Slate-clad Fontanile Pool frames views of the Italian countryside from the garden of an old villa
Slate-covered walls frame this swimming pool created by architecture studio LAD in the grounds of an Italian villa, which offers swimmers views of the surrounding hills and valleys (+ movie).
Rome-based LAD – short for Laboratorio di Architettura e Design – designed the Fontanile Pool for the owner of a villa that sits below the old city walls of the Italian city Tarquinia, around 55 miles north of the capital.
Designed for swimming lengths, the long and narrow pool is dug into a lawn to the rear of the house. Slate panels cover both the insides and outside of the structure, as well as a slip that allows water to flow over one end in the style of an infinity pool.
The architects selected the grey stone for the blue-green tinge it gives the water, helping it to harmonise with the lawn.
A teak sun deck sits to one end. Steps lead down from the decking into the pool, where the open end faces the rolling countryside below the fortified city.
"The Fontanile Pool is designed to be a machine for observing the landscape," explained architects Francesco Napolitano and Matteo Bianchi.
"Two stone walls are framing the nature around, isolating a single point of view, like an optical device. These elements link together three open air spaces: landscape, pool, deck."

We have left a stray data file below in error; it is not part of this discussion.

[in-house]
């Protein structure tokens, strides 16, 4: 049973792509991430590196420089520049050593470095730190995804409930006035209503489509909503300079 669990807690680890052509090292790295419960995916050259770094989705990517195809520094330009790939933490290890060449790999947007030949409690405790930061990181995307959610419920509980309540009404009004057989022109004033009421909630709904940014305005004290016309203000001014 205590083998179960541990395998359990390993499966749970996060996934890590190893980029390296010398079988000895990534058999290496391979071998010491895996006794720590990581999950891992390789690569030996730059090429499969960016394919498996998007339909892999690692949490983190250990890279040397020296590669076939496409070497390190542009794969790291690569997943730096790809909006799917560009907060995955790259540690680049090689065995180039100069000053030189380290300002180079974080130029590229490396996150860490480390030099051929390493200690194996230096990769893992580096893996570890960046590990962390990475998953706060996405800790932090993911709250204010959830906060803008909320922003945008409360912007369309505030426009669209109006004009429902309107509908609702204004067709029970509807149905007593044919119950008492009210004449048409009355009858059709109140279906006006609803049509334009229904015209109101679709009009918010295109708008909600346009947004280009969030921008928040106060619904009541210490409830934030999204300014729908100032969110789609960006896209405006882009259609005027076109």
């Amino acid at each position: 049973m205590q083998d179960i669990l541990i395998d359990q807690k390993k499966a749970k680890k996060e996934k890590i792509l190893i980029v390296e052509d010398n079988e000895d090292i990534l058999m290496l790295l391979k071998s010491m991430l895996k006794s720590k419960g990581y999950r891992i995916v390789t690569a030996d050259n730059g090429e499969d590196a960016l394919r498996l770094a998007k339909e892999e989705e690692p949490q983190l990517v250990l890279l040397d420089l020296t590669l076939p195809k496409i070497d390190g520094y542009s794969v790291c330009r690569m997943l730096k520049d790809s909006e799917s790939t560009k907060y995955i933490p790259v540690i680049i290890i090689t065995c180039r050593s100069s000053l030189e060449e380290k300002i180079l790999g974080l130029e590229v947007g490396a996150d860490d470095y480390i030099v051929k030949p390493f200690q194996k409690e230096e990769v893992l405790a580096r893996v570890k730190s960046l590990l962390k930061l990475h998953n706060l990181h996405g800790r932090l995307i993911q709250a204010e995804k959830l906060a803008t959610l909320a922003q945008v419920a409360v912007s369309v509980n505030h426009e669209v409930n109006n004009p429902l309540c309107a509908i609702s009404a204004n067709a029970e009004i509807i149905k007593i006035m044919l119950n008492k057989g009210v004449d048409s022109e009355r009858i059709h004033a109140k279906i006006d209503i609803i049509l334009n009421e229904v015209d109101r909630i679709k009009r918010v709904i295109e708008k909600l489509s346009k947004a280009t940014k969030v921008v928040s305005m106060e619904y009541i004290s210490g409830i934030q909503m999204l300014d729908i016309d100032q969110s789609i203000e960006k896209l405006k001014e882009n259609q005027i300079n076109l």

"The project aims to create a space in harmony with nature and artifice, with the countryside and the city, allowing for contemplation of the landscape," they told Dezeen.
"The shape and the proportions of this work remind you of the old country fountains of the surroundings."
The client approached the architects after reading an article about their previously completed Villae Minimae project – a collection of five dwellings conceived as optical devices, balanced on rocks, in fields and on cliff sides to frame particular views of the landscape. He asked them to design the pool with the same concept.
"As everybody knows, Modern architects thought that houses were machines for living," said the architects, referencing the famous quote by early 20th-century architect Le Corbusier.
"With the Villae Minimae we ironically played with this idea and tried to re-think a house as a machine for observing the landscape, without overlooking the functionality of the spaces."
"The Fontanile is not a house of course, but anyhow it works like an optical device – it suggests you a single point of view, the direction where the sun is setting in summer," they said. "It works like a visual joint between the observer, the city and the countryside."